Bald Eagle

Bald Eagle

Today's News Report Your Sightings How to Use Journey North Search Journey North

Bald Eagle Migration Update: February 11, 2004

Today's Report Includes:

Field Notes from Peter Nye

Juggling is one of Pete Nye’s talents. I’m not sure he juggles with balls but he does juggle jobs! As one of the top eagle biologists in the nation he is out in the field a lot with the eagles. This week he wrote to tell us that he has taken on the job of data technician, too, until a new one is hired. Besides field and office jobs he recently took the time for an interview published in the New York Times. We’ll share a bit about that later…For now, he sends his greeting and this week’s data.

Hi Kids,
Here’s the latest migration map and data from the eagles!

Link to Latest Data:

Try and make a summary of what this week's data and map shows us.


Trapping Eagles, Watching for Crows
To track an eagle you first have to catch him. Catching them requires patience and persistence. The process begins weeks before a net is cast, with some hard work by wildlife rehabilitator Kathy Michell. Kathy has worked with Pete Nye since 1999.
Kathy and Pete setting up in the dark

Long before it is time to trap them, these hungry raptors can find easy food thanks to Kathy. She lures them to the trapping site by supplying them with lots of free meals. She uses animal carcasses. Any road-killed animal she finds goes into the back of her pickup truck and is hauled out onto the ice at the trapping site. For weeks before the trapping date she visits with fresh carcasses daily! What is it like to set up, wait and watch what is going on at the trapping site? Read on to learn more:

You read that while they wait for eagles to arrive, “Crows arrive early in good numbers from their roost, and begin having breakfast on our deer—this is a good sign!”

Challenge Question #2:
“Why do you think it is a good sign for lots of crows to arrive early at their bait?”

(To respond to this question, please follow the instructions below.)

Peter Nye Talks about Eagle Nests
When you look at the migration map, remember that there are many, many more eagles than the handful of birds I am tracking! Biologists estimate that about 16,000 bald eagles winter (counted each January) in the lower 48 states. Some of these obviously stay in the lower 48 come spring, but the vast majority probably are migrating back into Canada to nest.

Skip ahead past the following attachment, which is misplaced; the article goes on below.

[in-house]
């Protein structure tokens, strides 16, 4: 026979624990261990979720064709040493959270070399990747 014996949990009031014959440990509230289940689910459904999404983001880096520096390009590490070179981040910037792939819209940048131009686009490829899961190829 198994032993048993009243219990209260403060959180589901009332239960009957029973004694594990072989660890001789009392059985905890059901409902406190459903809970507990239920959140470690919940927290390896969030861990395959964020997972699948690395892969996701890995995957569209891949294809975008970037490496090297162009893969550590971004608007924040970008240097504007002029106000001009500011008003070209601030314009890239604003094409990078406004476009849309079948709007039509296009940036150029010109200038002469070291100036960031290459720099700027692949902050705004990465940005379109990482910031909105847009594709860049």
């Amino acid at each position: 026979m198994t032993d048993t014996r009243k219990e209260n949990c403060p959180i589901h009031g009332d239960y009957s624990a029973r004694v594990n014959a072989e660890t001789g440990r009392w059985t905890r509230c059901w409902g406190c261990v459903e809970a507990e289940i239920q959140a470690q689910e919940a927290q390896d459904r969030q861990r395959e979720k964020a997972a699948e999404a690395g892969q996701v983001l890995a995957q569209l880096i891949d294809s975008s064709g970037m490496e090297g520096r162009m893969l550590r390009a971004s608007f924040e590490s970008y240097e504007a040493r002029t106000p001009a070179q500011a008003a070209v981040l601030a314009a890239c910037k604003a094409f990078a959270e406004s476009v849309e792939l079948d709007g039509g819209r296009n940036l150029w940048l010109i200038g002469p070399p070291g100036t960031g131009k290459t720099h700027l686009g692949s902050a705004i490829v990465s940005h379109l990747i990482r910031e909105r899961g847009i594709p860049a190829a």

Of all birds in the world, Bald Eagles hold the record for the biggest nest ever built. One nest in Florida was 6.1 meters deep, 2.9 meters wide, and weighed 2,722 kg (almost 3 tons). Could a Bald Eagle nest this size fit in your classroom?

Reading Writing Connections: About Eagle Nests
Read more fascinating facts about Bald Eagle nests from the experts in the field:

Then, answer this:

Challenge Question #3:
“Why might eagles put greenery into their nests? Name as many reasons as you can think of.”

(To respond to this question, please follow the instructions below.)

Let's Visit an Eagle Nest
Unfortunately, you can only imagine what's going to happening in Nye's eagles' nests right now. It is too early for them to nest, and we can’t actually “see” what is going on. But you can take a peak into another eagle nest. We can visit a live "Eagle Cam" in Massachusetts. Try visiting them often to catch sight of the eagles that are actively using the nest site now on Barton Island in the Connecticut River.

Speaking of putting greenery into nests, look what we saw last week! These eagles are awful busy "moving around the furniture" of their nest. Look what they have done from January 29 to February 1 this year:

Jan. 29, 9:20
Jan. 30, 10:15
Jan. 30, 10:50
Feb. 1, 15:55

What changes do you see in the nest? List as many as you can.

High, High Tech: Discussion of Challenge Question #1
Last week we challenged you to do some calculations about the height of the polar-orbiting satellites that help us track our eagles. "How many miles above the earth do the polar-orbiting satellites travel?"
At Ferrisburgh Central School in Ferrisburgh, VT 3rd Graders Jennifer and Mary carefully calculated and shared their answer:

“We read that polar- orbiting satellites travel 833 km above the earth.
We had to look up how many kilometers were in a mile. One kilometer equals .62 miles. We took that number and multiplied .62 times 833 and got the answer 516.46. That means that the polar-orbiting satellites travel 516.46 miles above the earth. If we got in a car and traveled from Ferrisburgh 516 miles, we would be about in Washington DC! That would take us over 8.5 hours to get there!”

Good work! Thanks everyone - including Alex in Denver, CO, and Cameron in Crawford, CO.

Up, Up and Away: From Skyscrapers to Outer Space
How high is 517 miles high? How high are satellites, clouds, and the world's tallest trees and buildings? How high do jets, hot air balloons, migrating birds and butterflies fly? Study this table of heights and on the highest wall you can find make a model of the earth's atmosphere to scale.

How to Respond to Today's Challenge Questions:

IMPORTANT: Answer only ONE question in each e-mail message.

1. Address an e-mail message to:
2. In the Subject Line of your message write: Challenge Question #2 (or #3).
3. In the body of EACH message, answer ONE of the questions above.

The Next Bald Eagle Migration Update Will Be Posted on February 18, 2004.

Copyright 1997-2004 Journey North. All Rights Reserved.
Please send all questions, comments, and suggestions to
our feedback form
Annenberg Web SiteToday's News Fall's Journey South Report Your Sightings How to Use Journey North Search Journey North Journey North Home Page